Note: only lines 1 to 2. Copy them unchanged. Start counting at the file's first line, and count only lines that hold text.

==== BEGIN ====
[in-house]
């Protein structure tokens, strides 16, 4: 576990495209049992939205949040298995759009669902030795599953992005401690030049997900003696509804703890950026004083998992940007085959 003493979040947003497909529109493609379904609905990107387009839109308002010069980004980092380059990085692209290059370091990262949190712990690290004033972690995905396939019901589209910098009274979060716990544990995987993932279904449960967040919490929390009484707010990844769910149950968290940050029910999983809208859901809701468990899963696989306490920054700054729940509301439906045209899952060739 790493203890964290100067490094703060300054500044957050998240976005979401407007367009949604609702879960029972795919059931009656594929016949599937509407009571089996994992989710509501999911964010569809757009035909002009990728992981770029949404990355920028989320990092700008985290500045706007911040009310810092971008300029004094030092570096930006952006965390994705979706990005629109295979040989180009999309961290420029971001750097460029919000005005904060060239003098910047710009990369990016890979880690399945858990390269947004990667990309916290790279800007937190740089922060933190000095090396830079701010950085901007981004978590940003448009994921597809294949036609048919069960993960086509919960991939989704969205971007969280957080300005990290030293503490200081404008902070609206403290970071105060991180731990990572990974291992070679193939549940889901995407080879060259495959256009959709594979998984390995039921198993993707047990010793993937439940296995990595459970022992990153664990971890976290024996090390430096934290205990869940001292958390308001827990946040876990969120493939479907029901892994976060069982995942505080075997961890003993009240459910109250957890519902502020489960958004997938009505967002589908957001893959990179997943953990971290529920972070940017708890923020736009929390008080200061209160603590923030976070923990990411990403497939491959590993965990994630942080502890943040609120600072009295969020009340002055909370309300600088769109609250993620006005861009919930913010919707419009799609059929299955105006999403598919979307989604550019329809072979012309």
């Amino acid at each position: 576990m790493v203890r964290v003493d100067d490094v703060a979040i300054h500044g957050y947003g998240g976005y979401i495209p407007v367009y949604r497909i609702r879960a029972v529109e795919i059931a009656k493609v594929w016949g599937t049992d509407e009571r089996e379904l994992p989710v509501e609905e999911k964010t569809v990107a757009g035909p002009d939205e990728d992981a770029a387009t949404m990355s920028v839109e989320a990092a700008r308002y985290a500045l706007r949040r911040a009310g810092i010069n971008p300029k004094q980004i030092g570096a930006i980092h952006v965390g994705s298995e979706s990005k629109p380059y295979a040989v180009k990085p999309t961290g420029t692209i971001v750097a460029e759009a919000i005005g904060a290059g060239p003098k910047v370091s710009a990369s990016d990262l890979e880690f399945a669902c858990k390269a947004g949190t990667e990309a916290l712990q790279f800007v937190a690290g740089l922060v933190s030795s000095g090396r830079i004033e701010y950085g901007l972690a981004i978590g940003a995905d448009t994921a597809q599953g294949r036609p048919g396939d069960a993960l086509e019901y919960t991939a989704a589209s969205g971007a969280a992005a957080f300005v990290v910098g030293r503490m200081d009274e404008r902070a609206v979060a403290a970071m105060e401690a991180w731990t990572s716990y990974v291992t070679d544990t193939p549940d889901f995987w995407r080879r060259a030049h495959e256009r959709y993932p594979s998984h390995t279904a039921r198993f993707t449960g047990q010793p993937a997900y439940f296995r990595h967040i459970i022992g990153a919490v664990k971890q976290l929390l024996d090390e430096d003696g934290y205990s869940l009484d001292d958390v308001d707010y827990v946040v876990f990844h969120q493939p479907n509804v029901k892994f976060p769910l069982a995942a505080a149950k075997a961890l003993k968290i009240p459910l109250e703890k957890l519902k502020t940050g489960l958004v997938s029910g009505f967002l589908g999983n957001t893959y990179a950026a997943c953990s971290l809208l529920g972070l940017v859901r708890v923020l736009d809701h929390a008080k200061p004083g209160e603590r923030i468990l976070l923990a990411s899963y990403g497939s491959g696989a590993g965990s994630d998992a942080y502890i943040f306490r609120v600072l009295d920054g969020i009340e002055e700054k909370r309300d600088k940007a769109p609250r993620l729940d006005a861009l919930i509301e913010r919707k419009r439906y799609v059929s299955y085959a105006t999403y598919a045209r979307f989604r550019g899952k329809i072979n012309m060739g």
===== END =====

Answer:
[in-house]
């Protein structure tokens, strides 16, 4: 576990495209049992939205949040298995759009669902030795599953992005401690030049997900003696509804703890950026004083998992940007085959 003493979040947003497909529109493609379904609905990107387009839109308002010069980004980092380059990085692209290059370091990262949190712990690290004033972690995905396939019901589209910098009274979060716990544990995987993932279904449960967040919490929390009484707010990844769910149950968290940050029910999983809208859901809701468990899963696989306490920054700054729940509301439906045209899952060739 790493203890964290100067490094703060300054500044957050998240976005979401407007367009949604609702879960029972795919059931009656594929016949599937509407009571089996994992989710509501999911964010569809757009035909002009990728992981770029949404990355920028989320990092700008985290500045706007911040009310810092971008300029004094030092570096930006952006965390994705979706990005629109295979040989180009999309961290420029971001750097460029919000005005904060060239003098910047710009990369990016890979880690399945858990390269947004990667990309916290790279800007937190740089922060933190000095090396830079701010950085901007981004978590940003448009994921597809294949036609048919069960993960086509919960991939989704969205971007969280957080300005990290030293503490200081404008902070609206403290970071105060991180731990990572990974291992070679193939549940889901995407080879060259495959256009959709594979998984390995039921198993993707047990010793993937439940296995990595459970022992990153664990971890976290024996090390430096934290205990869940001292958390308001827990946040876990969120493939479907029901892994976060069982995942505080075997961890003993009240459910109250957890519902502020489960958004997938009505967002589908957001893959990179997943953990971290529920972070940017708890923020736009929390008080200061209160603590923030976070923990990411990403497939491959590993965990994630942080502890943040609120600072009295969020009340002055909370309300600088769109609250993620006005861009919930913010919707419009799609059929299955105006999403598919979307989604550019329809072979012309």